Over the years from 1947-1976, Crain directed many plays. Among the approximately twenty that he directed at SJSU were West Side Story, The Beaux’ Strategem, That Woman From Maxim’s (for which he also provided the English translation), The Shrunken Head of Pancho Villa (by Luis Valdez as part of his MFA degree), Riders to the Sea, and Our Town. He published Projects in Oral Interpretation, co-authored with Gladys Lynch, in 1959 (Henry Holt and Company). He was an active member of several professional organizations: the American Educational Theatre Association (serving on the governing board for three years), the Children’s Theatre Conference, the Speech Association of America, the Northwest Drama Conference, and the American Theatre Association. He also served in the community as a member of the San Jose Concert Series Advisory Board 1955-1962 and as a member of First United Methodist Church of San Jose.
Crain’s career saw San Jose State change from its teachers’ college heritage into a university. He was chairman of the department for about 8 years, but “Teaching has always been the great satisfaction,” he told the Spartan Daily May 7, 1976.
Crain’s greatest satisfaction as a teacher has been in seeing his former students ‘make their living’ with the skills he has helped them develop. . . What working in the arts gives to people—to develop their sensitivity, the growth that takes place—is great. Some people think the theater is an ego trip, but something else is happening that allows them to achieve their potential—something we don’t do if we put all our energies into a 9 to 5 job.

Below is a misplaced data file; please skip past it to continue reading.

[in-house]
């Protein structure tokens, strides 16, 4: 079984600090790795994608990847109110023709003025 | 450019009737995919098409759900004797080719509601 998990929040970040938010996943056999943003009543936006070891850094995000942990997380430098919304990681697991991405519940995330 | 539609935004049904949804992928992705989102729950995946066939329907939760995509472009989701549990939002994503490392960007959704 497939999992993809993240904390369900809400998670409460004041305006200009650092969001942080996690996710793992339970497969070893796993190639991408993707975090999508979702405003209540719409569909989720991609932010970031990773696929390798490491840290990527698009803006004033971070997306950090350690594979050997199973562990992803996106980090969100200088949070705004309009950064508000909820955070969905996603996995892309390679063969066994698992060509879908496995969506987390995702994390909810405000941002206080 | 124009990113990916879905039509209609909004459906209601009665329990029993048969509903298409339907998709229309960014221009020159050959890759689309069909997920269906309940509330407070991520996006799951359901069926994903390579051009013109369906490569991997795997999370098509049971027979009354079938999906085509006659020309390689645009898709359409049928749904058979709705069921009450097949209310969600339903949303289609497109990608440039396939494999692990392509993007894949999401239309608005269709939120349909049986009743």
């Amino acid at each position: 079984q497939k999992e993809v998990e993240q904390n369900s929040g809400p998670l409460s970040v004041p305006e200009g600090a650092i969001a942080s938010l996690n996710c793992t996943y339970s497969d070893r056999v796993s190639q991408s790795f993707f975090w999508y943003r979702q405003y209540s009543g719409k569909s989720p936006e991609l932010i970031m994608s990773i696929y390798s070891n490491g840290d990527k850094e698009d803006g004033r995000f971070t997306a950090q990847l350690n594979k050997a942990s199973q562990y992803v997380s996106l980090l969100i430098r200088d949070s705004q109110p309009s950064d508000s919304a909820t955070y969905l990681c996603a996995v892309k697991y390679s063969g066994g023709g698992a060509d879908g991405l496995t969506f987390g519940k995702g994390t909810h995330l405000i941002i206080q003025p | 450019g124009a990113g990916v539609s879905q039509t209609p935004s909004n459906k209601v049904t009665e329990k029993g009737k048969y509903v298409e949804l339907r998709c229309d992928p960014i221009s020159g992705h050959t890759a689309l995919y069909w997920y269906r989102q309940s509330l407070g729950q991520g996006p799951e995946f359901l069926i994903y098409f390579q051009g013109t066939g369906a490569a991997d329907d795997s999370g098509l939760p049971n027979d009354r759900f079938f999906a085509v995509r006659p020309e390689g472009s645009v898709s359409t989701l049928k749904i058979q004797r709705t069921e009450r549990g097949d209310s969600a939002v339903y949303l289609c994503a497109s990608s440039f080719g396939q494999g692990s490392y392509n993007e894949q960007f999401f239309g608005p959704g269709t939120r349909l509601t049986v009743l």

Among Crain’s former students were Luis Valdez, author of Zoot Suit and major leader in the Chicano theater movement, Dennis Reardon, and Richard Herlan, all successful playwrights.
Dr. Crain was a major advocate for interdisciplinary work in the arts. As a director he collaborated with musicians and particularly with Carol Haws, a choreographer. He also helped the university to develop its humanities course and was the first director of that program initiated in the early 1960s.
During the 21 years of his tenure, the department expanded and separated from Speech. More faculty were added. Dr. Crain advocated for the recognition of creative projects as a form of scholarship. This meant that faculty who served in the design fields or in acting and directing could be eligible for promotion to higher faculty rank even when they had not published academic works.
His administrative leadership was highly appreciated as he sought to interpret the work of theater faculty to the wider university community. It was a golden age for educational theatre.
Harold and Dorothy Crain hosted many gatherings of faculty and students in their home. They were warm and generous people who cared for others as human beings. The fruit of that was friendship that continued over many years with students and faculty colleagues. Crain died in 1979 and is buried in San Jose.